“When political barriers prevented the development of a national immunization registry, independent jurisdictions were left to develop their own systems. While this was a step in the right direction, it presented limitations for interoperability since the immunization information systems (IIS) were designed to solve local challenges.”
When we left Pennsylvania to move closer to family, I had paper copies of all my childrens’ shot records. I think. Looking back, I realize I might not have actually had the information because, somewhere in the move, I lost the paper. So, our new Utah-based pediatrician wrote to my children’s Scranton-based doctor requesting my children’s records, but the old physician had passed away or retired, and after several requests, we got no information. Meanwhile, I was busy trying to adjust the family to life in a new state, and I neglected to follow up.
Then came school registration. To enroll your child in kindergarten, you need shot records. For whatever reason, I had the right records for my oldest child, but my second child also had most of his vaccines in Pennsylvania, and I couldn’t get the records.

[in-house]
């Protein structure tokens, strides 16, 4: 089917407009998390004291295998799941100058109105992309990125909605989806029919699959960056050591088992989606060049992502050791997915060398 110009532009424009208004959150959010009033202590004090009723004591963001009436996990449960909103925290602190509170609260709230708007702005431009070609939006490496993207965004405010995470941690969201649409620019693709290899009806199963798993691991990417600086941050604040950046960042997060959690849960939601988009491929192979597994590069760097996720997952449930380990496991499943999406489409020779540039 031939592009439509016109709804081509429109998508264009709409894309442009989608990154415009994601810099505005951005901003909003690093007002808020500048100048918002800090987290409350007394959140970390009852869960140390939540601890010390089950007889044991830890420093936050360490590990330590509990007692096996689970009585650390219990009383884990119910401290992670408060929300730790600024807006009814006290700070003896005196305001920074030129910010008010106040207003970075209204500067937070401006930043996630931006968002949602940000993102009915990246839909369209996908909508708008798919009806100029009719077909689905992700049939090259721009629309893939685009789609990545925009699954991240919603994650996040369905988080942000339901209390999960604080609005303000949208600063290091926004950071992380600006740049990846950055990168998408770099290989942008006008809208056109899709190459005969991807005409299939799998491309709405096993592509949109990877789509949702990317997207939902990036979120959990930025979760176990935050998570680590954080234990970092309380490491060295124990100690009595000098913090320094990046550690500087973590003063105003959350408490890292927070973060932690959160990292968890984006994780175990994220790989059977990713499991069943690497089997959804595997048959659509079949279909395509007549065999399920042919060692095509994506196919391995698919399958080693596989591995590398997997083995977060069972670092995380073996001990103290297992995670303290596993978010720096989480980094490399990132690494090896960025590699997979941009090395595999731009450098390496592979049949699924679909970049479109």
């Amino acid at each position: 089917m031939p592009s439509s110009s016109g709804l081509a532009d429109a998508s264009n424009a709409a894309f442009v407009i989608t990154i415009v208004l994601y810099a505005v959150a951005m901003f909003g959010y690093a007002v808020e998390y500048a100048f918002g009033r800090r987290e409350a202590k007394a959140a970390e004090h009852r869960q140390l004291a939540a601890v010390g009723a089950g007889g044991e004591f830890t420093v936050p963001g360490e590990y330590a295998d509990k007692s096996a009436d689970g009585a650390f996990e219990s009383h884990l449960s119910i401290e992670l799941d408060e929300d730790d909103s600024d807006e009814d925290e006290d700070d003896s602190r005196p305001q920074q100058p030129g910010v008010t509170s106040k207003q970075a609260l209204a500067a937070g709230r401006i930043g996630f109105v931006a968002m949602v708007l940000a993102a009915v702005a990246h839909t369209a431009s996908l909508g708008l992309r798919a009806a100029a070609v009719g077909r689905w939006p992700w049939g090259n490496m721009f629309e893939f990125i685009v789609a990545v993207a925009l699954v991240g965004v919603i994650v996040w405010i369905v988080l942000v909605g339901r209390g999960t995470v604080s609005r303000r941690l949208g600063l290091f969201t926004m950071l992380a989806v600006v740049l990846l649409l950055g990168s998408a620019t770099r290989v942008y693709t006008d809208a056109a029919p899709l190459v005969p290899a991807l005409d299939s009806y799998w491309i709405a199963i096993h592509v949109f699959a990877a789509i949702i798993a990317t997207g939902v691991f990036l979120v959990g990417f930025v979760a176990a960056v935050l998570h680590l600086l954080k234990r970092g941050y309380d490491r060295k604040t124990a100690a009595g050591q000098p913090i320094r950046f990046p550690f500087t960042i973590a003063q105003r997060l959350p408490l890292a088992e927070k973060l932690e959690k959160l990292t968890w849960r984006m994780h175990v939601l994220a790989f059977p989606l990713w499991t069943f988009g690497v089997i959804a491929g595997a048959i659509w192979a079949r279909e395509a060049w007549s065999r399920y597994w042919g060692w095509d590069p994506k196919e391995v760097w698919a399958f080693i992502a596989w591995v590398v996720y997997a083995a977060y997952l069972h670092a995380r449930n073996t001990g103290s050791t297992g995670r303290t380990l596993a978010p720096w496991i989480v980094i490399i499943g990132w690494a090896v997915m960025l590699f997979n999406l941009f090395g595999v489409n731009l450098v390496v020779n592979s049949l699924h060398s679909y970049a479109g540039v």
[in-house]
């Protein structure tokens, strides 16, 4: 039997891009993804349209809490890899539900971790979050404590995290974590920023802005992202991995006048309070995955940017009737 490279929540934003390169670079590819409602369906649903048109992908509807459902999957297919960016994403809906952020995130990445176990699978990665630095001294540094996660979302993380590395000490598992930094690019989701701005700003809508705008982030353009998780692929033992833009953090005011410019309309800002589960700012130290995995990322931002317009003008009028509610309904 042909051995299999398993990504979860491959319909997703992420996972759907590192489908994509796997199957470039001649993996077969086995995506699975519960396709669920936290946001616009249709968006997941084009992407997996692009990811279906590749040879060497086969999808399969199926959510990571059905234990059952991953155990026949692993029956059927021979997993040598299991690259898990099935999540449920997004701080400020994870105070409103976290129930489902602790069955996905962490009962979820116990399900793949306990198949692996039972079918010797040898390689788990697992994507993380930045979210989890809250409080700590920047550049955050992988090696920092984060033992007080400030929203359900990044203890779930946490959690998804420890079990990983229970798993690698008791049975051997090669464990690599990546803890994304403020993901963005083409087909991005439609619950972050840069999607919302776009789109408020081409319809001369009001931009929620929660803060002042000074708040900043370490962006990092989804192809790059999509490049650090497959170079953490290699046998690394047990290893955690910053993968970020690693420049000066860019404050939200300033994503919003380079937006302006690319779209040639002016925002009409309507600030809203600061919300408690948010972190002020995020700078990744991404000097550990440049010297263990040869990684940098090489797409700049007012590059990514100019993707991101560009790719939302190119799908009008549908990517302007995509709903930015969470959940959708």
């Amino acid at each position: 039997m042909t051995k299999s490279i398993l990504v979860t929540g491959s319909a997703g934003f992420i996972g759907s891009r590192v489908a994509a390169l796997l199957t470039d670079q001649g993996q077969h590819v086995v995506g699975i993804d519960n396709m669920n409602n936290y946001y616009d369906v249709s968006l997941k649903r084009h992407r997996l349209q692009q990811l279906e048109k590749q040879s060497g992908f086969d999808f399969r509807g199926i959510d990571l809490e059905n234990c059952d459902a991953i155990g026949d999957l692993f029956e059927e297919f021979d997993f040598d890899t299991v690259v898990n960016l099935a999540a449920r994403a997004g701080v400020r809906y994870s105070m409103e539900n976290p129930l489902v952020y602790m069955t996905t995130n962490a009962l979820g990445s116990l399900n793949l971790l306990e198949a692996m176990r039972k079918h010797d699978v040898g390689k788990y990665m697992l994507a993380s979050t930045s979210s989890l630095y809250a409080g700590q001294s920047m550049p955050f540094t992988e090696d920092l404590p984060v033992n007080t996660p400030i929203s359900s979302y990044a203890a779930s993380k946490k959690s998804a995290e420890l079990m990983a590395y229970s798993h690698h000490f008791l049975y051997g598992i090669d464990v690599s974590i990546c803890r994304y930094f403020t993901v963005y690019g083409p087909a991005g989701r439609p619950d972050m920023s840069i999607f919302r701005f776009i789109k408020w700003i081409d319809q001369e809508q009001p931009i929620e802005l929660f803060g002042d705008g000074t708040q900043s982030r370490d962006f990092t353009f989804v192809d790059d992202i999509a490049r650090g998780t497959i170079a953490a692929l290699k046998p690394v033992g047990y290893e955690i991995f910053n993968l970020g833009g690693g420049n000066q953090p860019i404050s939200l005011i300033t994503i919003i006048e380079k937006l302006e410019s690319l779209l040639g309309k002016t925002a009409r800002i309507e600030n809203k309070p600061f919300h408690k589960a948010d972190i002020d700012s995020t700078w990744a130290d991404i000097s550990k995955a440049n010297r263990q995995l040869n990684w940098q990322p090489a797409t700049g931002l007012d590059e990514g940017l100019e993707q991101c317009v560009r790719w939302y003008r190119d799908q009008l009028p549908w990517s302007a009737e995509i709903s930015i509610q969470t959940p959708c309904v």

I explained the problem at my kids’ school, and the staff said the easiest way around it if you have missing records — or a child with medical issues precluding regular immunization or an adopted child — was to go to the health department and become an “objector.” As I recall, I had to pay a fee. At the health department, I remember feeling apologetic. I thought they would judge me, but I didn’t want to vaccinate my kids for what I knew would be a second time just to get a stamp. The school, meanwhile, tried to look up the records in the Pennsylvania state registry, but of course, there were no records there.